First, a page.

December 14, 2010

Wikileaks UPDATES (2010-12-14)

Assange, who has been in isolation in Oscar Wilde's old cell, has been ordered released on bail. He's had no access to the internet or even newspapers other than The Daily Express. He won't actually be released until the cash for bail has been delivered, which could take several days. Meanwhile, Swedish officials are appealing his release, and the hearing on that may take place within 48 hours (see Mitchell's blog for links re- all of the foregoing) – meaning, among other things, that Assange will go through yet another hearing without having had the opportunity to participate fully in the preparation of his own defense (unless authorities relent and decide to give him fuller access to news and other resources). UPDATE: Apparently to the surprise of everyone other than British officials, it's they, not the Swedes, who are appealing the decision to release Assange on bail. This is odd because, while the Swedes' basis for wanting him held seems slight enough, the Brits have none at all.

Meanwhile, Glenn Greenwald says the leaker of the cables, Bradley Manning, is being subjected to inhumane treatment, even torture. Manning may be the only card US officials have: they probably have no legal basis for prosecuting Assange or Wikileaks unless they can extract a "confession" from him that Assange/Wikileaks conspired with or at least actively encouraged Manning to obtain the leaked cables.

If the US gets possession of Assange, the investigation/prosecution could keep him and Wikileaks occupied for a long, long time (à la Clinton).

But maybe it would be worth it to offer a trade? is back online, "less than 10 days after domain name service provider EveryDNS terminated the whistleblower organization's domain name, citing stability concerns." More at ComputerWorld (which has been the source for a number of good articles on this story).

Naomi Wolf has another great article at HuffPo; a sample: "Anyone who works in supporting women who have been raped knows from this grossly disproportionate response [to the allegations of sexual misconduct against Assange] that Britain and Sweden, surely under pressure from the US, are cynically using the serious issue of rape as a fig leaf to cover the shameful issue of mafioso-like global collusion in silencing dissent. That is not the State embracing feminism. That is the State pimping feminism."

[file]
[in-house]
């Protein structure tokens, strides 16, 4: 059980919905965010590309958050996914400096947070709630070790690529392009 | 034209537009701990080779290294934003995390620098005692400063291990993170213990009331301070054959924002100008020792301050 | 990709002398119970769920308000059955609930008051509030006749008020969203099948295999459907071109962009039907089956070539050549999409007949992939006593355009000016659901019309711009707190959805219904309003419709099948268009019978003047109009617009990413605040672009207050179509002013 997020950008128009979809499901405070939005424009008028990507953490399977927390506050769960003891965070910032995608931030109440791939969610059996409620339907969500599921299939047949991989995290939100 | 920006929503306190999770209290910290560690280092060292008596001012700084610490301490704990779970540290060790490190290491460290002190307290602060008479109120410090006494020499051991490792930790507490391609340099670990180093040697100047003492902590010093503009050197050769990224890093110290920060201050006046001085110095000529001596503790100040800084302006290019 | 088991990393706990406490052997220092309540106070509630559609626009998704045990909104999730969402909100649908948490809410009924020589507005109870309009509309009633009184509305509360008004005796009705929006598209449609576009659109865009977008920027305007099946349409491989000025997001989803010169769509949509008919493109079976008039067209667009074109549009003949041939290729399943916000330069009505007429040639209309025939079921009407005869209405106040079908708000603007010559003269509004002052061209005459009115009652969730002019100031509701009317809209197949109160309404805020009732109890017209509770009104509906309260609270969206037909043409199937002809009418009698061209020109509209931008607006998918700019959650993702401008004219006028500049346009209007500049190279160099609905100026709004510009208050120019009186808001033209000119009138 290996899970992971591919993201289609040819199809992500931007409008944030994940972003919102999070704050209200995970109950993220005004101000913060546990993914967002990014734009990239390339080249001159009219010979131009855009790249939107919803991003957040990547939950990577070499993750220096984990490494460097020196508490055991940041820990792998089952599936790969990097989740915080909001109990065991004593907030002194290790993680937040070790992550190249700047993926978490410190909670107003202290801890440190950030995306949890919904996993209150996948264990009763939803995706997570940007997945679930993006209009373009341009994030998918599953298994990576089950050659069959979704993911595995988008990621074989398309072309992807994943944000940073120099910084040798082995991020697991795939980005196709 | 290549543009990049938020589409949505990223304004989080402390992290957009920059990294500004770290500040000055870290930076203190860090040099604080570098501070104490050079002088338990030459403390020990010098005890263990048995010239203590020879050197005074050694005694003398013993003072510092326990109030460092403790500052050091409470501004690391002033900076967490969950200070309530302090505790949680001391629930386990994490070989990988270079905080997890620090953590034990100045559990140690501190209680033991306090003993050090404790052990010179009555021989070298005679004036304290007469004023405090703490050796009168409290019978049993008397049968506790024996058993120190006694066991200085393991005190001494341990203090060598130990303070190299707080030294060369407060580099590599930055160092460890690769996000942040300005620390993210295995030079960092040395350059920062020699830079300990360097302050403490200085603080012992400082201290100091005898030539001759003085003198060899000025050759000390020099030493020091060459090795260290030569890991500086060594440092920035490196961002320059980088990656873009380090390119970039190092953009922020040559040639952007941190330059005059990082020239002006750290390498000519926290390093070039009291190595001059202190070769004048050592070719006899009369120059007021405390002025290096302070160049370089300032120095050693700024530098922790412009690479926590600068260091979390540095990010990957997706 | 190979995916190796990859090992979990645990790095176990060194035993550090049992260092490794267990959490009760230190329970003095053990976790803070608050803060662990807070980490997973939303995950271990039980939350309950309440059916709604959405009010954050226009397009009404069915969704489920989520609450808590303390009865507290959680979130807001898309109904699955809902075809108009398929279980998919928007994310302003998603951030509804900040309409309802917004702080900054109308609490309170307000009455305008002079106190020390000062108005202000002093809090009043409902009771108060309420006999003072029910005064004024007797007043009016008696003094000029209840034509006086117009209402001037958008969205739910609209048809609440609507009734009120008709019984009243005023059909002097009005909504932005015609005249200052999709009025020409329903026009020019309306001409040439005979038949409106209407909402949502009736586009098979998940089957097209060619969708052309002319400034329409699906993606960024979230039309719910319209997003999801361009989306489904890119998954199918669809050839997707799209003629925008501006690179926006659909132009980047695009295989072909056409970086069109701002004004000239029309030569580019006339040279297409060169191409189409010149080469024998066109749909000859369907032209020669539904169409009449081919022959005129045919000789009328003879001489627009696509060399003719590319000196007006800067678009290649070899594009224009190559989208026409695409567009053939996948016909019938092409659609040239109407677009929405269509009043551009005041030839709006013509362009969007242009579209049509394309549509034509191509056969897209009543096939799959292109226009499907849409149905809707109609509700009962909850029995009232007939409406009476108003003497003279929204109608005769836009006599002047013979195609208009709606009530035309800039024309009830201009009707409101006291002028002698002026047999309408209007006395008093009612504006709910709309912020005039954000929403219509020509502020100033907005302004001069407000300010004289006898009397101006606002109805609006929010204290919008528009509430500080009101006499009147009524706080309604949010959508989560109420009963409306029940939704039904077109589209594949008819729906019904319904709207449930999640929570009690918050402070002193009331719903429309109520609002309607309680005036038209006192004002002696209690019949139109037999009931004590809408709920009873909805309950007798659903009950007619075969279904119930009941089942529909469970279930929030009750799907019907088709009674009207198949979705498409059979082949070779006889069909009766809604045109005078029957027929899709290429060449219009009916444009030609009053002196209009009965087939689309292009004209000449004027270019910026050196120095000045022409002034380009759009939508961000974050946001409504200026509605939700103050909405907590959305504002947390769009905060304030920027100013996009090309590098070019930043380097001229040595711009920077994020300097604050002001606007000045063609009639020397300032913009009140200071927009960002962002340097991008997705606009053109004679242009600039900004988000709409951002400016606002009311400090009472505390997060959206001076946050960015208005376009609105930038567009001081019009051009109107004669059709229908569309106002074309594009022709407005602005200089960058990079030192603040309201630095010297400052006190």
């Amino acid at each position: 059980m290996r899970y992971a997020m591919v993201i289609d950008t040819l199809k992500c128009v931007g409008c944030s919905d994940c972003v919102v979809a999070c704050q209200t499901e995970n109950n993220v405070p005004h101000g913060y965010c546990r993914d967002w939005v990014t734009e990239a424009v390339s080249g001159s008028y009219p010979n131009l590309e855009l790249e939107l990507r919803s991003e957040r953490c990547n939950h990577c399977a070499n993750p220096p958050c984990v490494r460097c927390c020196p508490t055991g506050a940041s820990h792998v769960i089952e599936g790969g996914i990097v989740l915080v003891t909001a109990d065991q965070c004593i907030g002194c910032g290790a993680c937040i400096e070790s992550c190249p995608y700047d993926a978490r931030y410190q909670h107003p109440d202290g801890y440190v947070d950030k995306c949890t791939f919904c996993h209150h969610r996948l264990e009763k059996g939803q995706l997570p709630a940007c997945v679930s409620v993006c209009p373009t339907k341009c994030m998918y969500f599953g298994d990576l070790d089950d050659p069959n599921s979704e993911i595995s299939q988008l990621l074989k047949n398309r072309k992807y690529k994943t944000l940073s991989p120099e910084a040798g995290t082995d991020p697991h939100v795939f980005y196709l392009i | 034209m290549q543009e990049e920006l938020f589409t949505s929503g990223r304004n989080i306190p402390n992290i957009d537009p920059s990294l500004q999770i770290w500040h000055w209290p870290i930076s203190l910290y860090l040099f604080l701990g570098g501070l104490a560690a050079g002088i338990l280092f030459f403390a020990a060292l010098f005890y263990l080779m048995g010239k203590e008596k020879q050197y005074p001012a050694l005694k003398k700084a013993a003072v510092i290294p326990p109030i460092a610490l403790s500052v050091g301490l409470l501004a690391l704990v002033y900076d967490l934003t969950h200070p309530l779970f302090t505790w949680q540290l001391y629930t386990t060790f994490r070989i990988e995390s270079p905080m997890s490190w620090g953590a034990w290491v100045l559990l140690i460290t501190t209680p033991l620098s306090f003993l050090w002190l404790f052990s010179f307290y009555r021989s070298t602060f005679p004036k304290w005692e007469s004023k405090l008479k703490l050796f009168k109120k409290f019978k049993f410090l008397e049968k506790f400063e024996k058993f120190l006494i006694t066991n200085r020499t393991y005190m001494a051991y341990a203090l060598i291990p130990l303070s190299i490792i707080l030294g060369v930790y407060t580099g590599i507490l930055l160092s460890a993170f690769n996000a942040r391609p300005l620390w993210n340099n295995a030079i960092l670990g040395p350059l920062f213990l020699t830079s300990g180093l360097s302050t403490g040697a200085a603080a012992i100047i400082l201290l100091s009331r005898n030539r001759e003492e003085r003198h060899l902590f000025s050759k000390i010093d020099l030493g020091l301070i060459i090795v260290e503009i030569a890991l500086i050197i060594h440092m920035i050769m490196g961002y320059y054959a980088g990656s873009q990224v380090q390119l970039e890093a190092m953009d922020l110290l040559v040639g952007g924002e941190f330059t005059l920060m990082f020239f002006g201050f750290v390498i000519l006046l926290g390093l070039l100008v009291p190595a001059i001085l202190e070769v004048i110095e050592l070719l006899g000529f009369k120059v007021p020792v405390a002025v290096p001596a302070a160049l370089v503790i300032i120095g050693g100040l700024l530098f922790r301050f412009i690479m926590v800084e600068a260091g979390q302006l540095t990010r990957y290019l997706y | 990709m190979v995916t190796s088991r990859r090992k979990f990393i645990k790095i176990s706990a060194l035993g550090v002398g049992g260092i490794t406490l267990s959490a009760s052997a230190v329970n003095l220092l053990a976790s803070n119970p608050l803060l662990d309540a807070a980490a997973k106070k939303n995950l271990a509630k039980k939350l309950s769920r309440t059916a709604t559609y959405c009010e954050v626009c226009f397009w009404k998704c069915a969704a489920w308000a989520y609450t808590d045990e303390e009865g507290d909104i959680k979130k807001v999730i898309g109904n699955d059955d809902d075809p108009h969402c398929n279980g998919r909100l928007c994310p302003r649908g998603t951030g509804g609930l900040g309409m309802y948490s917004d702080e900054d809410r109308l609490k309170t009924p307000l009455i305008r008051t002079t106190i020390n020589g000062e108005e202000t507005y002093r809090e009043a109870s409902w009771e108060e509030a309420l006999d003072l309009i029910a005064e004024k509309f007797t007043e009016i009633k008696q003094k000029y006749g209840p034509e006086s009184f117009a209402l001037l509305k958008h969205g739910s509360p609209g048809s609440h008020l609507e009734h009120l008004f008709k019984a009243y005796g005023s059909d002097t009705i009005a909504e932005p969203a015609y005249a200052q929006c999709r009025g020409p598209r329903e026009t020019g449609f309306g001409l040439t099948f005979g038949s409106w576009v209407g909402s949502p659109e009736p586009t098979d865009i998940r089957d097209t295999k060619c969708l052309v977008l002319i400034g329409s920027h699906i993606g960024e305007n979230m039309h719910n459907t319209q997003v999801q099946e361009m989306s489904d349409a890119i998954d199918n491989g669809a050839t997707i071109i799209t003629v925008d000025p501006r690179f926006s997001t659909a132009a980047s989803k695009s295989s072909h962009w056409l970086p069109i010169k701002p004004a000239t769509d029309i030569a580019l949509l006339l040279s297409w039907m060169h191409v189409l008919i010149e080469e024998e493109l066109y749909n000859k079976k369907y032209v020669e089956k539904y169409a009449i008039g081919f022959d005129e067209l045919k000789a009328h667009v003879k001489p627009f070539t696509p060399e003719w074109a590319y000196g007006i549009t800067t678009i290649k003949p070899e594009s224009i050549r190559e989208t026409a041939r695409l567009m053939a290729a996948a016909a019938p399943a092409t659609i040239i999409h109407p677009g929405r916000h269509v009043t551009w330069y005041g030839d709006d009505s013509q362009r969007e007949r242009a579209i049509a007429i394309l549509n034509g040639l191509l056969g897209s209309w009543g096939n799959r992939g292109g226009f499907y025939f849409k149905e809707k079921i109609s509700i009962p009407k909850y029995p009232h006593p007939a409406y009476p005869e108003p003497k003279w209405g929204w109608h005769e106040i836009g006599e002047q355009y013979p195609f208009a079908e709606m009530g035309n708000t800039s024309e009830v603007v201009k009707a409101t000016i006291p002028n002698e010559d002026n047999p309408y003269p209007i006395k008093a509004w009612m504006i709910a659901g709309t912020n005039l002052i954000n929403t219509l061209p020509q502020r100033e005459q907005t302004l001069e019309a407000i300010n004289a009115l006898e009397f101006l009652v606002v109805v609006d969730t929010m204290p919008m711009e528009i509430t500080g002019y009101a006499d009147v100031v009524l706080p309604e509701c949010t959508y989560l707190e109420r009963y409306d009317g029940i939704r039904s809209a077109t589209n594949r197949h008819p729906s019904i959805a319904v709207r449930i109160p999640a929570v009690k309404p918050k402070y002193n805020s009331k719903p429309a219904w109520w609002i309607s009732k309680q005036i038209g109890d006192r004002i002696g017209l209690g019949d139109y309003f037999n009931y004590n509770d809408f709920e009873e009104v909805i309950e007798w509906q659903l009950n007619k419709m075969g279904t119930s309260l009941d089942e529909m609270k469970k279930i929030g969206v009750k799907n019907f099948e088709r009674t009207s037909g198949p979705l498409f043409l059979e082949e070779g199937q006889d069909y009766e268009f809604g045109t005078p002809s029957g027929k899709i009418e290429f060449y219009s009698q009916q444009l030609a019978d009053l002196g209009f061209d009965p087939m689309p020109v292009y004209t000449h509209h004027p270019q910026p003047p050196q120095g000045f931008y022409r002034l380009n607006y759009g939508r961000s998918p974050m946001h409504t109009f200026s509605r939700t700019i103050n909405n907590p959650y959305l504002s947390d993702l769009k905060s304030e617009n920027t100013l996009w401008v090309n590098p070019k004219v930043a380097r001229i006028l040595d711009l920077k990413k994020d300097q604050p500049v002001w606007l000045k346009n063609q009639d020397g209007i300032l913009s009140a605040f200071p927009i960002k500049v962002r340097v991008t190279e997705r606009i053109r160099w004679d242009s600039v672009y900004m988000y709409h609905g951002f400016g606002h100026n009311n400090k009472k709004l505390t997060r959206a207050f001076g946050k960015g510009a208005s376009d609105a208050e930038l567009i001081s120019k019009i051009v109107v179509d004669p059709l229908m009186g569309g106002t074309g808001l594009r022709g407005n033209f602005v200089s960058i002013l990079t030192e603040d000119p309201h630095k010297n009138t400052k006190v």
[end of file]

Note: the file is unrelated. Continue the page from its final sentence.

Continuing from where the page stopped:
I'd been wondering how energetically Sweden usually pursues alleged sexual miscreants. A quick search today indicates that (notwithstanding the title of a recent NYT article proclaiming, "[i]n Sweden, sex assault gets little tolerance"), although the laws are indeed stricter and women may report sexual misconduct more often, when it comes to prosecution of sex crimes – not so much. On the contrary, in a 2009 article, The Local reported Sweden's National Council of Crime Prevention had found that "less than 13 percent of the 3,535 rape crimes reported in 2007 resulted in a decision to start legal proceedings . . . . [and] Amnesty [International] slam[med] the Swedish judicial system and the prevalence of attrition [i.e., the phenomenon of alleged offenses never reaching court] within it, concluding that, 'in practice, many perpetrators enjoy impunity.'" (Emphasis supplied.) Dave Lindorff says Swedish authorities have submitted only one other request in 2010 for Interpol's assistance in capturing the suspect of a sex crime, and in that case, the suspect was wanted on multiple charges including sex crimes against children (he unfortunately cites no source). [UPDATE: In a new article the following day, Naomi Wolf confirms my impression.]

Slate has a good defense of Anonymous' DDoS attacks here, as a form of civil disobedience.

The UN High Commissioner for Human Rights is concerned about the actions taken by Mastercard, Visa, and others against Wikileaks and says they could be interpreted as an attempt to censor free speech. Iceland may ban the credit card companies.

The Guardian has a profile of Assange. Near the end, it mentions that OpenLeaks' spokesman, Daniel Domscheit-Berg, says the new organization "'will act only as the receptacle for leaked documents – the leaker will be able to designate which media organisations can publish the details." According to Forbes, if the designated organization doesn't publish the leaked info, the documents will be sent to other publishers. "Resource constraints, as Assange told [the author, Andy Greenberg] last month, have forced WikiLeaks to choose only its 'highest impact' material for publication. But those constraints have also politicized WikiLeaks and forced it to make subjective decisions about its targets, Domscheit-Berg argues. 'We want to be a neutral conduit,' he says.' That’s what’s most politically sustainable as well.'"

Good description of some of the legalities re- extradition here. In short, it suggests it might be easier for the US to extradite Assange from Sweden, but Sweden may need Britain's consent to send him to the US.

In case you hadn't heard, US officials have instructed employees and contractors not to look at the published cables; and now apparently the Air Force is blocking its personnel's access to the websites of the newspapers publishing the cables. UPDATE: Hey, US Air Force, employees, and contractors: there are over 2,000 WL mirror sites listed here.

Here are some good sources for additional info:

Greg Mitchell's blog at The Nation (you may have to click around a bit to get to the current day);
Wikileaks Infopool;
The UK Guardian's daily update on the content of new releases (they've also had the best analysis I've seen from among the traditional media outlets); and
Foreign Policy
's Wikileaked blog.

For previous posts with my selection of highlights re- this story, click here.

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